Wole Soyinka Mourns The Death Of Legendary Fela After 10 Years With Indescribable Words [READ]

Wole Soyinka

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The Nobel Laureate, Wole Soyinka employed his literary prowess in describing the death of Legendary Fela Anikulapo Kuti, a re renowned Nigerian activist and singer.


In commiseration of the singer who died on August 2 twenty years, Soyinka took to his Instagram page early this morning to reminisce the death of his young cousin.

As you know that, Soyinka is an highly sound writer who intentionally defiles the English Dictionary, I implore you a keen interest as you enjoy his remembrance words:

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“The news came on my portable radio and it sounded so strange, a floating contradiction that was at once detached from, yet infused with the world from which I had myself just earned a lover’s rebuff. My young cousin, the ‘ abàmì èdá ‘ that the world knew as Fela, was dead. He had not  yet attained his sixtieth year. A naked torso over spangled pants, over which a saxophone or microphone would oscillate on stage, receiving guests or journalists in underpants while running down a tune from his head, in the open courtyard at rehearsals or in any space where he held court – all constituted the trademark of his unyielding non-conformism. Far more revealing than such skimpy attire however was his skin-taut skull and bulging eyes, permanently bloodshot from an indifferent sleeping routine and a dense marijuana diffusion. His singing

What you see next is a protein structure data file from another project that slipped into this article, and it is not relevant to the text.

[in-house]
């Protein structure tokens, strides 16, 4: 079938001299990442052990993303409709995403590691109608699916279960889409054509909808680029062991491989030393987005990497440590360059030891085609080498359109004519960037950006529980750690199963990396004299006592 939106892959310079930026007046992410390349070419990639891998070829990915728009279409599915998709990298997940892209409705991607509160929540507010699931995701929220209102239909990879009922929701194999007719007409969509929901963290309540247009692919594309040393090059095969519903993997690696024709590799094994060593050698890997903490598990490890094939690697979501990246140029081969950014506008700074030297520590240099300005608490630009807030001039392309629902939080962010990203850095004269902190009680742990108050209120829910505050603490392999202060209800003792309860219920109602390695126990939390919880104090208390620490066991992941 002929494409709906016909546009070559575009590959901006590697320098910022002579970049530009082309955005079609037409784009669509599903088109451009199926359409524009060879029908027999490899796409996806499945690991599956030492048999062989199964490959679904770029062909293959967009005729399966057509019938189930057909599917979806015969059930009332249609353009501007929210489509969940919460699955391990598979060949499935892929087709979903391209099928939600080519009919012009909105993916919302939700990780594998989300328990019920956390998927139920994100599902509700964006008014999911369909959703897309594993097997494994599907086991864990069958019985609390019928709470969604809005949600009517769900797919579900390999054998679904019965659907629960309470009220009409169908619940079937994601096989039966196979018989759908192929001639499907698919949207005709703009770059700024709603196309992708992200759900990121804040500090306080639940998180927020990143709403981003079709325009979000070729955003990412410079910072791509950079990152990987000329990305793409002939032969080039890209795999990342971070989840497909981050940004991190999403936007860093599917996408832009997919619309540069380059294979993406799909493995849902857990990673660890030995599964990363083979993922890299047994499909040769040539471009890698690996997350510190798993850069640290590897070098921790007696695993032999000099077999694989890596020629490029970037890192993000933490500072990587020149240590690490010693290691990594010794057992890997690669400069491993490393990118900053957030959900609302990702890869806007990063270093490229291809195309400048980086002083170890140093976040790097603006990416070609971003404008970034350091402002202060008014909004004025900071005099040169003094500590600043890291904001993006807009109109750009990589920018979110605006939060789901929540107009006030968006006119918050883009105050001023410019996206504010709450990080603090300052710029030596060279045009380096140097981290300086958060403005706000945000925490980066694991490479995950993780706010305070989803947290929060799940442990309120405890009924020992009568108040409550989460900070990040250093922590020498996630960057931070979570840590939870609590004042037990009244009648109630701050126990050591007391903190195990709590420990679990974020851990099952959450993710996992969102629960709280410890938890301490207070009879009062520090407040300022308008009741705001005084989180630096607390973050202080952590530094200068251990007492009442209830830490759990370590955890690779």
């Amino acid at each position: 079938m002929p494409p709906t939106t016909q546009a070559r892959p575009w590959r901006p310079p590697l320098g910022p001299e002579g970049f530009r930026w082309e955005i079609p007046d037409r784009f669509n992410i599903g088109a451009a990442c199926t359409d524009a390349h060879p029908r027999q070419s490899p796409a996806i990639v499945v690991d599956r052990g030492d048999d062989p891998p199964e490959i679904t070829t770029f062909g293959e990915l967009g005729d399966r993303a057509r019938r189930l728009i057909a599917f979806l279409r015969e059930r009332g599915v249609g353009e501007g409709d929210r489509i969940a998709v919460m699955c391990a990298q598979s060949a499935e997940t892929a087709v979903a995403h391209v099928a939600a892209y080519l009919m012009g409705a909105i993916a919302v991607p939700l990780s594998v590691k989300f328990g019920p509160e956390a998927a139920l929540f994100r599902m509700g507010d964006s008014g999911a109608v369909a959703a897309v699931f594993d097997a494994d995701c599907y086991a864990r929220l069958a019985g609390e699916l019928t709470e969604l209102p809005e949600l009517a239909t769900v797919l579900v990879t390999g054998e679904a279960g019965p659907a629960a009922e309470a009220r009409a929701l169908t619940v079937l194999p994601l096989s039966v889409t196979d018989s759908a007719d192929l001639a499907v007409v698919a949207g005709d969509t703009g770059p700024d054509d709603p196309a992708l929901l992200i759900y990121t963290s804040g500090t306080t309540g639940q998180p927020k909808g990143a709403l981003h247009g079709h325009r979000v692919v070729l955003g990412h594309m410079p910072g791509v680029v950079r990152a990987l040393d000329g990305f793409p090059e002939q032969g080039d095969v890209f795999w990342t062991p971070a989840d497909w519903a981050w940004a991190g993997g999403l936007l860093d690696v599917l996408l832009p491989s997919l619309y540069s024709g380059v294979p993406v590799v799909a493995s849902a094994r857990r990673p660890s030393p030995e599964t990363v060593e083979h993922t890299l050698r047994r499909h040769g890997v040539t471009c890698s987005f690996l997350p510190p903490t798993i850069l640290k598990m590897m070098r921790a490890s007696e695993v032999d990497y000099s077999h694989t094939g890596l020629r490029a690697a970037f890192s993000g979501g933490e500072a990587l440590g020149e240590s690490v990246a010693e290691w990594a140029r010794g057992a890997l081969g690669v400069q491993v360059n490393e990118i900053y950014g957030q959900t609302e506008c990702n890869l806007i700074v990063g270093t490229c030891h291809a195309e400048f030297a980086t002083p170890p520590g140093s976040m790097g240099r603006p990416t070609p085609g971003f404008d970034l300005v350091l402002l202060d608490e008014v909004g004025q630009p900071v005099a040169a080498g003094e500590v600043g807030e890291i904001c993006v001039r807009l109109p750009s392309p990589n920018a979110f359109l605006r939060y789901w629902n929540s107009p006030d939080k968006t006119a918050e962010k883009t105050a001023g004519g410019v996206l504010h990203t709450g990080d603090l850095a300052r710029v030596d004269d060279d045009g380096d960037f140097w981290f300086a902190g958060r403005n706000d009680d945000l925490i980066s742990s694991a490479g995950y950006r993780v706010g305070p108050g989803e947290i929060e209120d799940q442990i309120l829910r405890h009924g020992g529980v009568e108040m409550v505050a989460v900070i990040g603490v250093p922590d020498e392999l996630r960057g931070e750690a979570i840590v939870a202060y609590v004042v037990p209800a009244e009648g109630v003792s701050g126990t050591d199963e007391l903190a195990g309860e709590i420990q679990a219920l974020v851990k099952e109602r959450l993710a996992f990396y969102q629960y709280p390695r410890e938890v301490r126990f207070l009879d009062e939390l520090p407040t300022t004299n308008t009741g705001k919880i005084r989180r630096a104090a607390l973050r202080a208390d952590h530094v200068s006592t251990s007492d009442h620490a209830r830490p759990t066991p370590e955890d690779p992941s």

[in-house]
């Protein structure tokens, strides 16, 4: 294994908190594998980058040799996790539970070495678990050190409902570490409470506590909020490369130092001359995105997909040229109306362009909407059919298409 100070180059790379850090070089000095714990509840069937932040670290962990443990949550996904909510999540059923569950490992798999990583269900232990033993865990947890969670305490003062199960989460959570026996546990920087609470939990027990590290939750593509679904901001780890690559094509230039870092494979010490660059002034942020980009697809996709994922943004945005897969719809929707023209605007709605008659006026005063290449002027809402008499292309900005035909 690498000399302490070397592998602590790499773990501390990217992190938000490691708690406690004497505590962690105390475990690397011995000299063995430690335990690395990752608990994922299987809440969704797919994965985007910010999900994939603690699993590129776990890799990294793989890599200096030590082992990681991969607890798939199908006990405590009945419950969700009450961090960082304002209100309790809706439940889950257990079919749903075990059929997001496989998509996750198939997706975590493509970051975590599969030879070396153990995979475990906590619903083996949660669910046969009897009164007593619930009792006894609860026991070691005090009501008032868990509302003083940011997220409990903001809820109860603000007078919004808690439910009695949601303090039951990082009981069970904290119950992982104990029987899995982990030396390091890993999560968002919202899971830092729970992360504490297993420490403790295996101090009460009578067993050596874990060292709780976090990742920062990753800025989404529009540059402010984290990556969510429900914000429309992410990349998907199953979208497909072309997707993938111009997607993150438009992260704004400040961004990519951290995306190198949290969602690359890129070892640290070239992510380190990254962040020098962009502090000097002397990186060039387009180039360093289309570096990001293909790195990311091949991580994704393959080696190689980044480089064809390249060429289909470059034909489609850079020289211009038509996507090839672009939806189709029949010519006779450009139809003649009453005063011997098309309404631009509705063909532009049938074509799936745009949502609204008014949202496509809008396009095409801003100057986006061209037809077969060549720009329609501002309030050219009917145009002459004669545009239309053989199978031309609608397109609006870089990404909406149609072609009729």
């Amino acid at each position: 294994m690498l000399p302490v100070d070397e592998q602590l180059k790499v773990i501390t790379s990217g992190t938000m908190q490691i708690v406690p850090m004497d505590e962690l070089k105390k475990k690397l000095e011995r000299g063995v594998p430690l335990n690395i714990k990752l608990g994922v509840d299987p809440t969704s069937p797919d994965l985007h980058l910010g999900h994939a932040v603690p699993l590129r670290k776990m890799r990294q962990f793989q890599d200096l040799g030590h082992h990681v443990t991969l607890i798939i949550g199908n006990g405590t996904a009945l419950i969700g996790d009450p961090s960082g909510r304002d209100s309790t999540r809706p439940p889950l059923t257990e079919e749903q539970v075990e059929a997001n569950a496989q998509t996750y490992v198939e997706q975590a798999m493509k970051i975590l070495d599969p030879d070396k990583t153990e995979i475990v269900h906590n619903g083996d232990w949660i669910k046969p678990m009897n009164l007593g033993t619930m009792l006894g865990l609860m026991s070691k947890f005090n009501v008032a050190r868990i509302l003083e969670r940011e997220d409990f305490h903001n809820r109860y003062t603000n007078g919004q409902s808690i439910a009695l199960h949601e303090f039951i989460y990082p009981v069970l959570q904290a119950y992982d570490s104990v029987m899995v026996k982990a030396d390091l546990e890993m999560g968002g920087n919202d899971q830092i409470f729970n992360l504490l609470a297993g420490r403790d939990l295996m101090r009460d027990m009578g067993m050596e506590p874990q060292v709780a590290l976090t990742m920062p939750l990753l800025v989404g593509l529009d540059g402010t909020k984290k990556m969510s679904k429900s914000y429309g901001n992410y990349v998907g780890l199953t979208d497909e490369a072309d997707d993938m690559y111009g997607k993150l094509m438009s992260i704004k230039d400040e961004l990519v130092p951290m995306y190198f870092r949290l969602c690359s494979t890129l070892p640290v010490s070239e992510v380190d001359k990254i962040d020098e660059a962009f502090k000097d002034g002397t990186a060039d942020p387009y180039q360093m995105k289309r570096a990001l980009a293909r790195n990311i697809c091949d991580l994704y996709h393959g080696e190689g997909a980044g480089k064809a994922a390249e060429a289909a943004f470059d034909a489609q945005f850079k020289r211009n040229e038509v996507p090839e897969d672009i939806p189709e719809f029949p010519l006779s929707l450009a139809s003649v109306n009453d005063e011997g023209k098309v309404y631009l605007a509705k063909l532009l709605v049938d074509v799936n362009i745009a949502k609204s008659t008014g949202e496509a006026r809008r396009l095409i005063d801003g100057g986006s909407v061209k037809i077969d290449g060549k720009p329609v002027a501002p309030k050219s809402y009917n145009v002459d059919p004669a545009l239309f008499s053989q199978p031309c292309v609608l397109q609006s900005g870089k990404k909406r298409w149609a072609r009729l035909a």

voice was raspy, not intended to entice but arrest with trenchant messages. Sparse and lithe, Fela leapt about the stage like a brown, scalded cat, whose  miaaow was a rustle of riffs eased from a saxophone that often seemed better maintained than his own body. Fela loved to buck the system. His music, to  many, was both salvation and echo of their anguish, frustrations and suppressed aggression. The black race was the beginning and end of  knowledge and wisdom, his life mission, to effect a mental and physical liberation of the race. It struck me as a kind of portent – that it was while visiting this distant outpost of my home, Abéòkúta, in Westermoreland, propelled – but quite soberly, objectively – by thoughts of death of that other musician member of my family – the irrepressible maverick, Fela Anikulapo-Kuti.

Fela Kuti lived between October 15, 1938 and August 2, 1997. he spent his life entertaining humanity with his uncommon style of singing and criticizing the inhumane policies of Nigerian Government.

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